The idea for this technique came as a bit of a surprise while the team was studying charge properties of NV centers in 2020.

“We tried the combinations of red-green, green-red, red-red, green-green with those first two [laser] pulses, and the one that was green then red, we ended up seeing this ring,” Gardill recounts. “And Shimon was like, ‘The width of the ring is smaller than the size of [the confocal image of] the NV. That is super-resolution.’”

This method could find wide use in many different fields, including biology and chemistry where NV centers are used as nanoscale sensors of magnetic and electric fields and of temperature in compounds and organic material. NV centers have also been studied as candidates for quantum repeaters in quantum networks, and the research team has considered the feasibility of using the SAM technique to aid in this application. Currently, the SAM method has only been applied to NV centers in diamond crystal, and more research is needed to extend its use to different systems.

That all of this can be done with hardware that many labs across the world already have access to cannot be overstated. Gardill reiterates, “If they have a basic confocal microscope and don’t want to buy another super-resolution microscope, they can utilize this technique.”

This work was supported by the U.S. Department of Energy, Office of Science, Basic Energy Sciences under Award #DE-SC0020313.

Daniel Heimsoth is a second-year PhD student in Physics. This was his first news story for the department.

Chicago State University students gain quantum experience through HQAN summer internships

profile photos of Anosh Wasker, Dominique Newell, Gabrielle Jones-Hall, and Ryan Stempek

This story was adapted from one originally published by HQAN

Over the past summer, the NSF Quantum Leap Challenge Institute for Hybrid Quantum Architectures and Networks (HQAN) offered a 12-week “Research Experiences for CSU Students” internship opportunity that provided students and recent graduates from Chicago State University (CSU) with virtual research experiences addressing quantum science topics. In an August 20 online poster session, students presented the results of their summer projects to HQAN’s university and industry partners.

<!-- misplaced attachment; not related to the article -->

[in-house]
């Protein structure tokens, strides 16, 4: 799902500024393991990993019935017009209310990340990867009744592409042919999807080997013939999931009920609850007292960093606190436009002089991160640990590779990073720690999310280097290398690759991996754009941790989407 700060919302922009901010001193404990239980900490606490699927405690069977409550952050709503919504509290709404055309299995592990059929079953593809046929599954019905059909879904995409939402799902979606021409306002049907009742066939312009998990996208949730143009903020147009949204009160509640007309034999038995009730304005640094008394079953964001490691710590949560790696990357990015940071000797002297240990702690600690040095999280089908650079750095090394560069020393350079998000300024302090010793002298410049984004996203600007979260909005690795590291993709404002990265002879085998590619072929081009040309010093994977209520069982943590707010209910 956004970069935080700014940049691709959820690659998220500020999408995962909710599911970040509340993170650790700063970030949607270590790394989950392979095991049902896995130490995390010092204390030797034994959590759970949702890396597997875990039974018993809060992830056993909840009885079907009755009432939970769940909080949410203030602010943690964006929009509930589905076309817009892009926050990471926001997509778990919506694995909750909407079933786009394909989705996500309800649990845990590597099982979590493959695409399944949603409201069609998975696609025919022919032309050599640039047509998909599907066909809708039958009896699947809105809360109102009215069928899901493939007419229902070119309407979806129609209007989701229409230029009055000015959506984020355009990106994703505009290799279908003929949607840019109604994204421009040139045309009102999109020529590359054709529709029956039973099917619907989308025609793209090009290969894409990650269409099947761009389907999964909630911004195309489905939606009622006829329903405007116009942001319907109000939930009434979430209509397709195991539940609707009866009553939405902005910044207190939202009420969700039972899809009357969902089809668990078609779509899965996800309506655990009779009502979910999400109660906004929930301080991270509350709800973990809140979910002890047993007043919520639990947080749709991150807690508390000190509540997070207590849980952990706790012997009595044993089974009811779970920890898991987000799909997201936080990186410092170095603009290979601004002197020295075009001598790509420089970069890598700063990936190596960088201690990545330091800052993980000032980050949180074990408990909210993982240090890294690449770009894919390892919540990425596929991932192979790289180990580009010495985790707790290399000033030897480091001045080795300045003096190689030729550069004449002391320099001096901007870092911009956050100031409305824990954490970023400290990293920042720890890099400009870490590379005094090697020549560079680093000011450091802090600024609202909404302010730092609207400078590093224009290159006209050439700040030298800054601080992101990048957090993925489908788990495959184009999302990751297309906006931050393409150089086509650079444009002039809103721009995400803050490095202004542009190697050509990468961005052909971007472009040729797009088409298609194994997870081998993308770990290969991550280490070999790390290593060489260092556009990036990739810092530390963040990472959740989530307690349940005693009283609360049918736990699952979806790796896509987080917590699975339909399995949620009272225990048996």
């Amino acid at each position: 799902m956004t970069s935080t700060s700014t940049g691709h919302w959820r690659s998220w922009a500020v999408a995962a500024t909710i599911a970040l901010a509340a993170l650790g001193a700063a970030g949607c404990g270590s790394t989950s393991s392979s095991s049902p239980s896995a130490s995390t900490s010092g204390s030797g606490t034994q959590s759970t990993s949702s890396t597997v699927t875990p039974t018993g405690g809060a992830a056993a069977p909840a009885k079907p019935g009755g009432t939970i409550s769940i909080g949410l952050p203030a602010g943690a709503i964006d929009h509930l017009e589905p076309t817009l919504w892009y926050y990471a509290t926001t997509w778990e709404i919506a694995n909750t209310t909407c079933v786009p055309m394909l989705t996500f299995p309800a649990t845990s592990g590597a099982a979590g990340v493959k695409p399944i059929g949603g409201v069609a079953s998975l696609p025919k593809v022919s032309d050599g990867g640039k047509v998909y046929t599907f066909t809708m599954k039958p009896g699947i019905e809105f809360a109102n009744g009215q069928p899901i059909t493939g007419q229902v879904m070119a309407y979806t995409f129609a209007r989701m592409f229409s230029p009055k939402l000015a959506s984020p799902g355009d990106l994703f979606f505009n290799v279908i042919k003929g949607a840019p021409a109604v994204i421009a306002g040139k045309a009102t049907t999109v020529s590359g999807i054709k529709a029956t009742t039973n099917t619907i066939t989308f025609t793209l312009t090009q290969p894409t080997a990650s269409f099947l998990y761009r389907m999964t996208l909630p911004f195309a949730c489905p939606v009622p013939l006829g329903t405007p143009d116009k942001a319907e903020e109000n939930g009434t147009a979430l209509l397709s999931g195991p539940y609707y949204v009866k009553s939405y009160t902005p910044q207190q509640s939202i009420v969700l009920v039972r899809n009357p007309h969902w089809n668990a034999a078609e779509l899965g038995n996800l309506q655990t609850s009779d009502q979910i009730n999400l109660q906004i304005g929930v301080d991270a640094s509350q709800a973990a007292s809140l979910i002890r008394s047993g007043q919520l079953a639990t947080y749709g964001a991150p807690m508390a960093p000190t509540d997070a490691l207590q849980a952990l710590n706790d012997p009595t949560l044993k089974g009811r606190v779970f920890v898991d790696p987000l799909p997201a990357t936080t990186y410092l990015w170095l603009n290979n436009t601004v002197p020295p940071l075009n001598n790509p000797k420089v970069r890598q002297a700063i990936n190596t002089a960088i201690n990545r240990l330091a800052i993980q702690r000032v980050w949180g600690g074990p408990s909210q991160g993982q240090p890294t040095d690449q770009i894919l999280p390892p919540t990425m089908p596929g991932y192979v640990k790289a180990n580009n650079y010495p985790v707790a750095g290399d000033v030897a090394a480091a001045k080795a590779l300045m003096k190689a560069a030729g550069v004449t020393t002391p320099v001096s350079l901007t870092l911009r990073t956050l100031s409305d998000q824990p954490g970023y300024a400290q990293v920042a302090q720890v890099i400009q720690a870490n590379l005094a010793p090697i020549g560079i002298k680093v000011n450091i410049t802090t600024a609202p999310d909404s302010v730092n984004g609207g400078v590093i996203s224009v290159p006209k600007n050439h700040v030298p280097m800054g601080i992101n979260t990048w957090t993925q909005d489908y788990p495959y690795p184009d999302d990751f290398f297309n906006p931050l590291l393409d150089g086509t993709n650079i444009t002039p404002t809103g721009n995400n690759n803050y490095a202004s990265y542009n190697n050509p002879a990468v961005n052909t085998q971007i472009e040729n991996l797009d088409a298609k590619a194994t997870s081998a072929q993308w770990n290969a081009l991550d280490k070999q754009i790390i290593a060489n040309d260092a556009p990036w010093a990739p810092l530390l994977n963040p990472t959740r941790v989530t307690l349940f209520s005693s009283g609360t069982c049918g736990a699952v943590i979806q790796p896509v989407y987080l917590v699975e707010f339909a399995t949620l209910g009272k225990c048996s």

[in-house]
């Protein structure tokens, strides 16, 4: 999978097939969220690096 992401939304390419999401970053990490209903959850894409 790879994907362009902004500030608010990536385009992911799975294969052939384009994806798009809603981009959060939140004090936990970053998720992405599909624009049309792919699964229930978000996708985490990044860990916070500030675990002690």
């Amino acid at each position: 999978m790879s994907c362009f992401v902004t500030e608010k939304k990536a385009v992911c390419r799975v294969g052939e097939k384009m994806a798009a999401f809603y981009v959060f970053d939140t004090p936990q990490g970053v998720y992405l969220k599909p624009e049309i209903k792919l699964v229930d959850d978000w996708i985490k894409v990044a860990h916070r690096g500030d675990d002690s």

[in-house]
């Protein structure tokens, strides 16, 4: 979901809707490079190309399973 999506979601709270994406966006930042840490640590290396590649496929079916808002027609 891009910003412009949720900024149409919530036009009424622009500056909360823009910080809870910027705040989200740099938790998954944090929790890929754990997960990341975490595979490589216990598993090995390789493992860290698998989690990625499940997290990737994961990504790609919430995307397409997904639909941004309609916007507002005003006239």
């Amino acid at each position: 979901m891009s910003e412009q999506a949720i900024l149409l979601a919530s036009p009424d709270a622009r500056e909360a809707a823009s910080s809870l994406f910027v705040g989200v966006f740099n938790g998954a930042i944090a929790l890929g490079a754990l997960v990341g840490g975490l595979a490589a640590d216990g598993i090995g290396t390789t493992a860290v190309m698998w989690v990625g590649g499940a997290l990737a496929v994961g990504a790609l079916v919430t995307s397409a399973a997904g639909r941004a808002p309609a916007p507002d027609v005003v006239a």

Mallory Conlon, HQAN’s outreach program coordinator and the quantum science outreach program coordinator with the UW–Madison department of physics, explained that this year’s program was the pilot offering. “We wanted to make sure we had the support and activity structures right before expanding this to more [minority serving institutions] (MSIs) and other underrepresented groups across the Midwest. We’re currently evaluating the program and aim to develop an expanded internship for summer 2022.” For the pilot, CSU was chosen as the sole participating MSI because of its proximity to the University of Chicago (one of HQAN’s three university partners), and because of HQAN staff connections to CSU.

The posters presented on August 20 included Anosh Wasker’s “Quantum Games for Pedagogy” (advised by Russell Ceballos of the Chicago Quantum Exchange); Dominique Newell’s “Super-Resolution Microscopy Using Nitrogen Vacancy Centers in Diamond to Analyze the Optical Near Field Diffraction Limit” (advised by Shimon Kolkowitz of the University of Wisconsin–Madison); Gabrielle Jones-Hall’s “Demonstrating Entanglement” (advised by Paul Kwiat of the University of Illinois at Urbana-Champaign (UIUC)); and Ryan Stempek’s “Quantum vs. Classical Boltzmann Machines for Learning a Quantum Circuit” (advised by Bryan Clark of UIUC).

Wasker is pursuing a Master’s at CSU; his long-term goals are to go for a PhD and then work in industry. Over the summer, he developed an air-hockey-inspired computer game that teaches players some of the counterintuitive concepts involved in quantum—particularly the Hong-Ou-Mandel (HOM) effect. He says he’s passionate about quantum science and has noticed that many opportunities are coming up in the field, but that it’s difficult for people to find “access points” into learning about this intimidating topic so that they can seize those opportunities. His summer project was inspired by his belief that learning through play is a powerful way to gain understanding.

Newell recently graduated from CSU with a BS in physics, with a minor in chemistry. She spent the summer studying the propagation of light through a laser beam that travels through a nitrogen vacancy center in diamond, as observed through a confocal microscope. The goal was to locate the zero intensity points above and below the focal plane of a Gaussian beam by using its own electromagnetic field.

Jones-Hall is now in graduate school at Mississippi Valley State University. She’s working towards a Master’s in Bioinformatics but plans to return to quantum after completing that degree, so her internship project—which worked on developing a quantum-themed escape room designed to teach players the concept of quantum entanglement—will be relevant to her later work.

Stempek will graduate in December with a Master’s in computer science and then work in industry. His summer project aimed to show that a quantum Restricted Boltzmann Machine (Q-RBM) has the potential to learn the probability distribution over a set of inputs more accurately than a classical RBM (C-RBM) can for the same circuit. He says the internship was a great opportunity for him to further build his Python skills and problem-solve through the ups and downs of research. “[It] was really beneficial,” he says, “and actually, moving into industry, I feel that I’ll have a greater sense of self-confidence… It was a great experience!”

HQAN is a partnership among the University of Chicago, UIUC, and the University of Wisconsin–Madison and is funded by the National Science Foundation.